Page last updated at 13:19 GMT, Thursday, 8 May 2008 14:19 UK

Nasa set to join petaflop elite

Supercomputer simulation, C. Henze, Nasa
Nasa has used its supercomputers to study colliding black holes

Nasa is making a bid to join the elite group using supercomputers whose power is measured in petaflops.

By 2009 the US space agency aims to be running a petaflop supercomputer that will be able to do 1,000 trillion calculations per second.

By 2012 it hopes to have boosted the power of this machine to 10 petaflops, to help with modelling and simulation.

If it manages the feat, it will be one of only a few organisations that can tap such vast number-crunching power.

The supercomputer will be installed at Nasa's Ames Research Center at Moffet Field, California, the site of its existing supercomputer facility. Nasa's current top supercomputer, called Columbia, was turned on in 2004 and has a theoretical peak of 88.88 teraflops. This makes it the 20th most powerful supercomputer on the planet, according to the Top 500 Project which compiles a list of the relative performance of these machines.

Running a petaflop computer would catapult Nasa into the top five on this list. Currently, the most powerful supercomputer on Earth is BlueGene/L which has a top speed of 478.2 teraflops.

Petaflop computers are expected to debut in the next release of the Top 500 list which is due in June.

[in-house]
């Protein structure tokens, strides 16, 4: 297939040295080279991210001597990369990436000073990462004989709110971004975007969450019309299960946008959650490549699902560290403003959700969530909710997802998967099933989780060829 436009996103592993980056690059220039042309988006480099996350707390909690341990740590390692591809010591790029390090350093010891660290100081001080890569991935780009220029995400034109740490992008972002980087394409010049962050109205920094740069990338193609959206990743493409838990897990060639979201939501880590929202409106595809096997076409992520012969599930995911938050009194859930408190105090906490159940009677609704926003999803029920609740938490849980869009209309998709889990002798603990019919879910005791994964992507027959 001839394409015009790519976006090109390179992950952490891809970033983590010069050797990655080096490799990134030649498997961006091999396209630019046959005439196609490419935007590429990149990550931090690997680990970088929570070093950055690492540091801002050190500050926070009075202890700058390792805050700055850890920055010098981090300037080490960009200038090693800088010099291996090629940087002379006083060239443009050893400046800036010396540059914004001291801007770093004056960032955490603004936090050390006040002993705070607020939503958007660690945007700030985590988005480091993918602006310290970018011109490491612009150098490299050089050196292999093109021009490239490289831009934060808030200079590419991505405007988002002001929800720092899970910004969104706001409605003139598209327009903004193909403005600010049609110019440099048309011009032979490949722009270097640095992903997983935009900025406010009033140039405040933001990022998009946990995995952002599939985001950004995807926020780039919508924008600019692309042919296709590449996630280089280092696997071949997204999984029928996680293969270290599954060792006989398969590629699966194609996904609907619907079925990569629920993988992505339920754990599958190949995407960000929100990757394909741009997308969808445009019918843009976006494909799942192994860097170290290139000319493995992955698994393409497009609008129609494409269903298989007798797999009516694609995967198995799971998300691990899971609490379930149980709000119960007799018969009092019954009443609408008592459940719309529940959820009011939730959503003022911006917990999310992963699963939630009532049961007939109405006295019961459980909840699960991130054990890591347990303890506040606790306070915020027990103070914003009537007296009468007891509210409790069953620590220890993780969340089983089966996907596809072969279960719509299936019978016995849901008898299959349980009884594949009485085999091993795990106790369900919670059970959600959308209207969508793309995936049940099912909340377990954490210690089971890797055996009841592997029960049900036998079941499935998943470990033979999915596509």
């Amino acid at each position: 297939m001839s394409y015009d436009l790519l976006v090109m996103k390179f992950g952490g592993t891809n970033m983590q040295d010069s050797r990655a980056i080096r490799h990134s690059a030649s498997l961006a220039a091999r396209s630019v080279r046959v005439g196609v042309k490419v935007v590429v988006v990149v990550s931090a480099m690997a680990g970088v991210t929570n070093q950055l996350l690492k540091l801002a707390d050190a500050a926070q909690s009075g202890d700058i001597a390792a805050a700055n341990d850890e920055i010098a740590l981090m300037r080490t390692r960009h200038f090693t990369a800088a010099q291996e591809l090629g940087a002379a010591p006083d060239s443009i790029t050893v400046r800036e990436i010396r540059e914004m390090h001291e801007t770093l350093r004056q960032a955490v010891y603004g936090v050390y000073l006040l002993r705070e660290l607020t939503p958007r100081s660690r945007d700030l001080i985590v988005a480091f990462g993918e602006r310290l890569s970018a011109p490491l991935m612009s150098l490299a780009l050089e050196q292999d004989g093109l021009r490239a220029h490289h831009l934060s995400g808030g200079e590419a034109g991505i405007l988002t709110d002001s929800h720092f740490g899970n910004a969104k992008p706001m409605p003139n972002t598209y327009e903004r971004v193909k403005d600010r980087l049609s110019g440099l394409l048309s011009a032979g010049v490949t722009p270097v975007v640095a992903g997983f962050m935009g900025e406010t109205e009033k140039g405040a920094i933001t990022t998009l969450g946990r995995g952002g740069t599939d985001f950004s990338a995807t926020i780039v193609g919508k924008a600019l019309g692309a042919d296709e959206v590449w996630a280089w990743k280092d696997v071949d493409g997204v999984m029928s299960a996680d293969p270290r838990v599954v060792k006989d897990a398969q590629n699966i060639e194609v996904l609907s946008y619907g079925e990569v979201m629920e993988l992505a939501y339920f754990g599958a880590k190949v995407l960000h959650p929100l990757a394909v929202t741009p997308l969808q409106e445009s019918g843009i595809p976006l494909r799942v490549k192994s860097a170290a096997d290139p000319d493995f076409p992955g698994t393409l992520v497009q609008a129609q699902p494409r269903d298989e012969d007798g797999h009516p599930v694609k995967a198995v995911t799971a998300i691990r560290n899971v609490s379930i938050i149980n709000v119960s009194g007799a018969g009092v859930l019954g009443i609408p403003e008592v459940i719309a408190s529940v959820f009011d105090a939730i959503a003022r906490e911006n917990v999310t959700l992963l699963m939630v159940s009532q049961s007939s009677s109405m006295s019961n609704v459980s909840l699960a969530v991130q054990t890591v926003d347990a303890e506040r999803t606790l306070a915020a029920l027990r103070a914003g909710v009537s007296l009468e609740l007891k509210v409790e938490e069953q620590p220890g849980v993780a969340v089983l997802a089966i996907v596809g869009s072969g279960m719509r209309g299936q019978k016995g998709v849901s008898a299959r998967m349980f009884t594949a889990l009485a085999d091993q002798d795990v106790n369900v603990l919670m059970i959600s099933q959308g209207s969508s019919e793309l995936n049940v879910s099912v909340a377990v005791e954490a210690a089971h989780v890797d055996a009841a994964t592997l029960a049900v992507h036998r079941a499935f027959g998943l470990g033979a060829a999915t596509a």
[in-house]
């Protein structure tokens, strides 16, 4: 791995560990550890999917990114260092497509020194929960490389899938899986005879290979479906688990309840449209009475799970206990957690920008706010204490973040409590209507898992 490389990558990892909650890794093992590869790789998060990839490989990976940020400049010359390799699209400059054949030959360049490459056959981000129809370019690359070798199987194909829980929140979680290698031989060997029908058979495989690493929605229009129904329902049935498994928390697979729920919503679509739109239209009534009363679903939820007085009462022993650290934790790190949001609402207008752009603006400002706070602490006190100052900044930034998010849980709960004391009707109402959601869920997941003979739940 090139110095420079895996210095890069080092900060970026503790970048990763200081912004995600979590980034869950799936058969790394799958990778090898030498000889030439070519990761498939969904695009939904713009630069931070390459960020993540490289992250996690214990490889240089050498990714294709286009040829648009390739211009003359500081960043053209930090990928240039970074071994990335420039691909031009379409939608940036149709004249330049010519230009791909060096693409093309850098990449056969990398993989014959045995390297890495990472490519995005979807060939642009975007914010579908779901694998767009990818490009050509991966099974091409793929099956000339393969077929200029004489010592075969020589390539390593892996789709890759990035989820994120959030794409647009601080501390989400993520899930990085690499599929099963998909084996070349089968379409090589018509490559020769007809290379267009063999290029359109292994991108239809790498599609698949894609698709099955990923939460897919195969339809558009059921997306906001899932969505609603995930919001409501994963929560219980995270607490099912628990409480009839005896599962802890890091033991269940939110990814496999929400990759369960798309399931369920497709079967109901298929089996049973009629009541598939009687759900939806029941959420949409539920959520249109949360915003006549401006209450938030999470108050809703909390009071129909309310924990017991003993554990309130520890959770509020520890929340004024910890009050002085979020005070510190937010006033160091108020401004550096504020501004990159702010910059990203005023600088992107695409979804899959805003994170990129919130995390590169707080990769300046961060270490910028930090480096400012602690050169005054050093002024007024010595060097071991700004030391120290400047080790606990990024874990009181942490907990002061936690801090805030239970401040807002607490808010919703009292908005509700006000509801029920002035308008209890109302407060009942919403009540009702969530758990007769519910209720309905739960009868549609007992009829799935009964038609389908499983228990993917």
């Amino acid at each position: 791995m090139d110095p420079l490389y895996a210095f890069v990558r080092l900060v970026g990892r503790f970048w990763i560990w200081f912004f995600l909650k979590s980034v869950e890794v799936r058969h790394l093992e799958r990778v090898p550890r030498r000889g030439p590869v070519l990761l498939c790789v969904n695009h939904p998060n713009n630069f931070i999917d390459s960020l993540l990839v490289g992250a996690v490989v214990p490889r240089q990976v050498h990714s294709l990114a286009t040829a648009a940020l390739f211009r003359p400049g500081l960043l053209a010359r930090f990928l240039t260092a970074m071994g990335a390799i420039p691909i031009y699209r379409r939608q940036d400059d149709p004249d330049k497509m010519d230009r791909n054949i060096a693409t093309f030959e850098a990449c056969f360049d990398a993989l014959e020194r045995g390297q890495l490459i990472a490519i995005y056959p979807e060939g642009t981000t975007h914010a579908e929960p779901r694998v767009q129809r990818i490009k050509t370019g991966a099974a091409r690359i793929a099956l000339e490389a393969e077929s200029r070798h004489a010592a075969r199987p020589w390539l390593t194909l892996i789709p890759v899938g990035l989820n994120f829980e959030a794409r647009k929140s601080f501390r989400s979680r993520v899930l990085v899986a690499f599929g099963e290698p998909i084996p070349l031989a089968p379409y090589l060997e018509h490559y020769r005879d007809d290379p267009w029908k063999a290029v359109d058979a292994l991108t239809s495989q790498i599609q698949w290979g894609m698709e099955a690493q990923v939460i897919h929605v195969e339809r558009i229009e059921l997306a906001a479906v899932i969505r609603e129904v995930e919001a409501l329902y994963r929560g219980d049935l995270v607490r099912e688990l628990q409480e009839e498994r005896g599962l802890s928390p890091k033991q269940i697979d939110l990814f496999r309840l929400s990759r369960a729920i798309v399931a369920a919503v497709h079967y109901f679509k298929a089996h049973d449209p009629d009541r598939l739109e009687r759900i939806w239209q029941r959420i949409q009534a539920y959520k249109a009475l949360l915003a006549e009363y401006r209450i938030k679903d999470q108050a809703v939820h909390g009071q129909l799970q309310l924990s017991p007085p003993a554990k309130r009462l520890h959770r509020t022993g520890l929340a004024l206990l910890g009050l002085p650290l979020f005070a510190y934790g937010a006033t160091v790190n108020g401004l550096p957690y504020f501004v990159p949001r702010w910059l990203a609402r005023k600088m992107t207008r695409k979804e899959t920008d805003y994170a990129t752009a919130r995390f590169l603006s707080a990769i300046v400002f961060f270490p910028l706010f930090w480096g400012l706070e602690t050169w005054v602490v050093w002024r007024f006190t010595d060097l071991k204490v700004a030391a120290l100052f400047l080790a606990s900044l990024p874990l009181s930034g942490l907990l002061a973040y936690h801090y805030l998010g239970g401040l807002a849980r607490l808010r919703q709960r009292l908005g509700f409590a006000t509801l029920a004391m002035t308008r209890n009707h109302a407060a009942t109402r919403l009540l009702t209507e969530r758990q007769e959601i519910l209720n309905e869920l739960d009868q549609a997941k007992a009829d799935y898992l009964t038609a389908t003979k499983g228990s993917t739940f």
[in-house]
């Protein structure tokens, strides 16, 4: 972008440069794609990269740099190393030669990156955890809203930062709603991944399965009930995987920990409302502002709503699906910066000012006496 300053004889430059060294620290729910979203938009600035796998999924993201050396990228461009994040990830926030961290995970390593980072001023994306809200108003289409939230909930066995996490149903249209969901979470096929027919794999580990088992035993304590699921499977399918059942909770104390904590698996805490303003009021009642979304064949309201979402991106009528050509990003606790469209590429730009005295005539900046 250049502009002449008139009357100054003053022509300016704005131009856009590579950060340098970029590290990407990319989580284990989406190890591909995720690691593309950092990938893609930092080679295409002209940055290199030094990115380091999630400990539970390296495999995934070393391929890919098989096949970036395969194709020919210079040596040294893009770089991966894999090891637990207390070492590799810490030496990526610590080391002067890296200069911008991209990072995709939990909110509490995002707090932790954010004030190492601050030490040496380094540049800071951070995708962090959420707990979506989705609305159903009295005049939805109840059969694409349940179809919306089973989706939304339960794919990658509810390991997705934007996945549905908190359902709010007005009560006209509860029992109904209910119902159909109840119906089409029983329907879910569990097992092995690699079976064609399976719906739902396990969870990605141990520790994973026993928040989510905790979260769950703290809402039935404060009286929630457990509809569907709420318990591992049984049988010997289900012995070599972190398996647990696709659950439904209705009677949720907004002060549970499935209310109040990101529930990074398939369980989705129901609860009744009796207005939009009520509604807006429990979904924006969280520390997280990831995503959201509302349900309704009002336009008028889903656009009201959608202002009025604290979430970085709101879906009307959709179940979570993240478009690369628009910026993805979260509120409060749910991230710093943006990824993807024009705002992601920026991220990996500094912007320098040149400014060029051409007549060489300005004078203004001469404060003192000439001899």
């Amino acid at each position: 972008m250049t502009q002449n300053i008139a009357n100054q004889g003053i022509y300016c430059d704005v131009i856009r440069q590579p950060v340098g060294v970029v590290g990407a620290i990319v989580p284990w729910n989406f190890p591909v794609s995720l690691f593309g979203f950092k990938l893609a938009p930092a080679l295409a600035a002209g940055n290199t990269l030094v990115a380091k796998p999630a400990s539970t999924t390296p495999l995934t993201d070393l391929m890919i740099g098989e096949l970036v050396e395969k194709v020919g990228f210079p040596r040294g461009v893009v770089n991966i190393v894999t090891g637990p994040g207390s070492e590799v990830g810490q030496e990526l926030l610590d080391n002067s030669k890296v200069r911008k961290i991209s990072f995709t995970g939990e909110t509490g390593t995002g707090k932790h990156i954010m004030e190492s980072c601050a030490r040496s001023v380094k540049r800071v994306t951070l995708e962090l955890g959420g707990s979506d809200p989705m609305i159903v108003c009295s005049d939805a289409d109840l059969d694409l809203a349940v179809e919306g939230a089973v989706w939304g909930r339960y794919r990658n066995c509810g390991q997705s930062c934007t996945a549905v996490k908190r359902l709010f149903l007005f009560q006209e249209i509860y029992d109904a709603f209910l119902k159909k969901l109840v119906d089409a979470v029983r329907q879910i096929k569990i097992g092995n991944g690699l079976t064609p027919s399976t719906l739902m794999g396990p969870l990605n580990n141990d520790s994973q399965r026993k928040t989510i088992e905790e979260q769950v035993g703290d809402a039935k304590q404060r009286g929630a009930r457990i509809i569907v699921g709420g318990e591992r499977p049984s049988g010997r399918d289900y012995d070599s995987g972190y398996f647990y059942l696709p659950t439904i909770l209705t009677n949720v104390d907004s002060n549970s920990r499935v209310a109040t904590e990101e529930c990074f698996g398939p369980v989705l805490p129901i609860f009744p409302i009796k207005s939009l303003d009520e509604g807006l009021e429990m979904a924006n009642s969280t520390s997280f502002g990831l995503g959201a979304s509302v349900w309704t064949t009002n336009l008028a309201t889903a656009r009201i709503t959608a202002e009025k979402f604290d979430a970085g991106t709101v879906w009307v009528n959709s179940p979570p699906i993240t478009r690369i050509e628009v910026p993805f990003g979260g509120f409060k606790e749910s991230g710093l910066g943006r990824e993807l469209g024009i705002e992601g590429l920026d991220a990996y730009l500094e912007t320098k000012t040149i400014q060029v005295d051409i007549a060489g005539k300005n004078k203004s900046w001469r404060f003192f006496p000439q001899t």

The Pleiades Project, as Nasa has christened its updating project, will enlist the help of Intel and SGI to create the machine.

In a statement Ames Director Pete Worden said the supercomputing facility was needed to enable it "higher fidelity" modelling and simulation of future missions.

Nasa has used its current supercomputer to investigate the performance of hypersonic aircraft, simulate lander deployments and model fabrics for future spacesuits.

"This additional computational performance is necessary to help us achieve breakthrough scientific discoveries," said Mr Worden.

Computers 'hold climate clues'
06 May 08 |  Special Reports
Climate prediction: No model for success
06 May 08 |  Science/Nature
World computer used to fight HIV
04 Apr 08 |  Edinburgh, East and Fife
PC downtime advancing science
04 Apr 08 |  Click
Nasa investigates virtual space
18 Jan 08 |  Technology
Black hole mergers modelled in 3D
19 Apr 06 |  Science/Nature

The BBC is not responsible for the content of external internet sites

Has China's housing bubble burst?
How the world's oldest clove tree defied an empire
Why Royal Ballet principal Sergei Polunin quit


Americas Africa Europe Middle East South Asia Asia Pacific